Real Mates

Real Mates V

Two young Tasmanians played a pivotal role in the latest anti-drink-driving campaign. Director Tazmyn Slicer, 19, and cinematographer Hamish MacGregor, 26 were guided by the Road Safety Advisory Council’s advertising agency Red Jelly.  How to be a real mate is the message of the latest in the “Real Mates Don’t Let Mates Drink Drive” campaign. The commercials use humour to get the message across. A competition with a $1000 prize is being held. More details are on the Facebook page.

Real Mates IV

Alcohol has been a major contributing factor in the road crash deaths and serious injuries of Tasmanian men aged between 17 and 25, which is why the Real Mates campaign was launched in August 2012. The fourth series in the campaign was launched in September 2015 with the support of Tasmania’s North Launceston Football Club. Intensive research was done before the campaign was developed. We wanted to find out what motivated young men, what they liked, what they didn’t like and what was important to them, which was their mates. They make fun of each other, do dumb things and tolerate a lot they don’t from other people.  The campaign taps into what it means to be a real mate. And real mates let their mates get away with a lot of dumb stuff but not driving after drinking. Check out our Facebook page here, where you can win some great prizes such such as AFL game tickets and VIP passes to the Falls Festival. Tell us what you think while you’re there.

Real Mates III

The third anti-drink driving campaign for Tasmanian men aged between 17 and 25, Real Mates, was launched in September 2014. This time, the target audience was encouraged to become involved by entering competitions through social media. One lucky Tasmanian and his mate won prized tickets in a Heart 107.3 FM competition to Australia’s sporting event of the year, the AFL Grand Final. There were also competitions for a five-star package to the Falls Festival at Tasmanian’s Marion Bay and to be in the next Real Mates campaign. Entry was by uploading a photo of how to stop a mate from driving after he’s been drinking which is the campaign’s key message. Real mates don’t let mates drink drive, they stop them. The road crash casualty statistics tell a tragic story. Each casualty is a mate, a brother, a work mate, an uncle, possibly a husband and father, a partner; someone just like you. Alcohol has been a major contributing factor in the road crash deaths and serious injuries of Tasmanian men aged between 17 and 25. Only six percent of the population are in this age group but they are 28 percent of people killed and seriously injured on the roads, and of them alcohol is a factor in 37 percent.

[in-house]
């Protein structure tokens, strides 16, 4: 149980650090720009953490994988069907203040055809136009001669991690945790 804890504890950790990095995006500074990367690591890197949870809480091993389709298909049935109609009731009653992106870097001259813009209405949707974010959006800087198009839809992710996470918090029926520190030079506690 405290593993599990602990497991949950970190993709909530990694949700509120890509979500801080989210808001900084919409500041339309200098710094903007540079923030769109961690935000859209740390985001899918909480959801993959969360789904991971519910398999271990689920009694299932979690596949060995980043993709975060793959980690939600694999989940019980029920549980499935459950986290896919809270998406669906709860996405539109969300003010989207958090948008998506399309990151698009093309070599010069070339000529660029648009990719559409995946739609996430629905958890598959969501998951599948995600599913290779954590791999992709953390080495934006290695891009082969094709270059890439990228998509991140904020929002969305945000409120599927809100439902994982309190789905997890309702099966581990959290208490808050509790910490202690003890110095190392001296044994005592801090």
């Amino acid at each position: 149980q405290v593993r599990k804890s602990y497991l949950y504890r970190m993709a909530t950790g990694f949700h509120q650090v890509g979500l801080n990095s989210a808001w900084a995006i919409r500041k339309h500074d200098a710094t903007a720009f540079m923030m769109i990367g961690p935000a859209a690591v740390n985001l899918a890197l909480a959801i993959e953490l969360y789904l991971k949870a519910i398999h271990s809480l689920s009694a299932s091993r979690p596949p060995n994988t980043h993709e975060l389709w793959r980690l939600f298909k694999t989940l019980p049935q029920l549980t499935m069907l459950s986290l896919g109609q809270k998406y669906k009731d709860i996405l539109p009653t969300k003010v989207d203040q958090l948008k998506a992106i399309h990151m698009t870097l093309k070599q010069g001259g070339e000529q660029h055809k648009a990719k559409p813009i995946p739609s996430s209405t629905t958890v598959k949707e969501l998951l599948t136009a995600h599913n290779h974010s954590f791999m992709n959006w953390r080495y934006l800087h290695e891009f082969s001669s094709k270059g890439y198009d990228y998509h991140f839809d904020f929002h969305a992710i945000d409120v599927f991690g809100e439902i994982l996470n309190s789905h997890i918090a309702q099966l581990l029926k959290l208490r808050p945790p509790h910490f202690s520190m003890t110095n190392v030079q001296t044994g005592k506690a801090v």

Real Mates II

The second phase of an anti-drink driving campaign for Tasmanian men aged between 17 and 25, Real Mates, was launched in September 2013. The video content has been updated and the message – real mates don’t let mates drink and drive – is the same. More information about standard drink sizes, that are not the same as serving sizes, and other information about the effect alcohol effects the body, see here.

Real Mates I

Tasmanian men aged between 17 and 25 are six percent of the population but 28 percent of serious casualties and of them alcohol is a factor in 37 percent. In other words, they have a six times greater chance than the rest of the population of being a serious road crash casualty.

In-depth research found mateship was one of the most important things to young Tasmanian men and so the Real Mates campaign was created and launched in August 2012. A Facebook page was set up to encourage a conversation with these men and between them. The campaign’s ultimate aim is to make drink driving socially unacceptable.